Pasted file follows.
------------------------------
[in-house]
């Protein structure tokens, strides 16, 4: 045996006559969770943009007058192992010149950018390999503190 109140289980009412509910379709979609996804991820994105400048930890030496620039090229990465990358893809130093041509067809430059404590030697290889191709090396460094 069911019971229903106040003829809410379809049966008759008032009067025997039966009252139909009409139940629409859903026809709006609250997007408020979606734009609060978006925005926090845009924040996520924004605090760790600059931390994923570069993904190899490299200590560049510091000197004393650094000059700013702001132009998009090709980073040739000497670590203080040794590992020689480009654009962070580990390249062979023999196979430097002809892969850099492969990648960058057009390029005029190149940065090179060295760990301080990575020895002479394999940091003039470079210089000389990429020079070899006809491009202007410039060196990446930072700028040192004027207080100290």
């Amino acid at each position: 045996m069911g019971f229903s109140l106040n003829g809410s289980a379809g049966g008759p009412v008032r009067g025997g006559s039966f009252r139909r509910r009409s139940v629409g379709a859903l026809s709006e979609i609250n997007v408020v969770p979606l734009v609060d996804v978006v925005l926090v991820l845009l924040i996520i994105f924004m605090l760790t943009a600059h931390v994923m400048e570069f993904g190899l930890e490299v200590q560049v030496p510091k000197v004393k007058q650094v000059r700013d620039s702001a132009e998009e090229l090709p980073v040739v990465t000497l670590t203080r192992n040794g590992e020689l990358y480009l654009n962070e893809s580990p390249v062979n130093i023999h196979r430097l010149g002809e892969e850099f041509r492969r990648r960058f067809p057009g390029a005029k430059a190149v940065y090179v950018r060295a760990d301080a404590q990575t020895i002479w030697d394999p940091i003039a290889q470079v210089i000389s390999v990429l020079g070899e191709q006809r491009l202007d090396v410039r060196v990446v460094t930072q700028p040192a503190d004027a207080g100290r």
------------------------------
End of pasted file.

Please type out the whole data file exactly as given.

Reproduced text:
[in-house]
């Protein structure tokens, strides 16, 4: 045996006559969770943009007058192992010149950018390999503190 109140289980009412509910379709979609996804991820994105400048930890030496620039090229990465990358893809130093041509067809430059404590030697290889191709090396460094 069911019971229903106040003829809410379809049966008759008032009067025997039966009252139909009409139940629409859903026809709006609250997007408020979606734009609060978006925005926090845009924040996520924004605090760790600059931390994923570069993904190899490299200590560049510091000197004393650094000059700013702001132009998009090709980073040739000497670590203080040794590992020689480009654009962070580990390249062979023999196979430097002809892969850099492969990648960058057009390029005029190149940065090179060295760990301080990575020895002479394999940091003039470079210089000389990429020079070899006809491009202007410039060196990446930072700028040192004027207080100290």
């Amino acid at each position: 045996m069911g019971f229903s109140l106040n003829g809410s289980a379809g049966g008759p009412v008032r009067g025997g006559s039966f009252r139909r509910r009409s139940v629409g379709a859903l026809s709006e979609i609250n997007v408020v969770p979606l734009v609060d996804v978006v925005l926090v991820l845009l924040i996520i994105f924004m605090l760790t943009a600059h931390v994923m400048e570069f993904g190899l930890e490299v200590q560049v030496p510091k000197v004393k007058q650094v000059r700013d620039s702001a132009e998009e090229l090709p980073v040739v990465t000497l670590t203080r192992n040794g590992e020689l990358y480009l654009n962070e893809s580990p390249v062979n130093i023999h196979r430097l010149g002809e892969e850099f041509r492969r990648r960058f067809p057009g390029a005029k430059a190149v940065y090179v950018r060295a760990d301080a404590q990575t020895i002479w030697d394999p940091i003039a290889q470079v210089i000389s390999v990429l020079g070899e191709q006809r491009l202007d090396v410039r060196v990446v460094t930072q700028p040192a503190d004027a207080g100290r």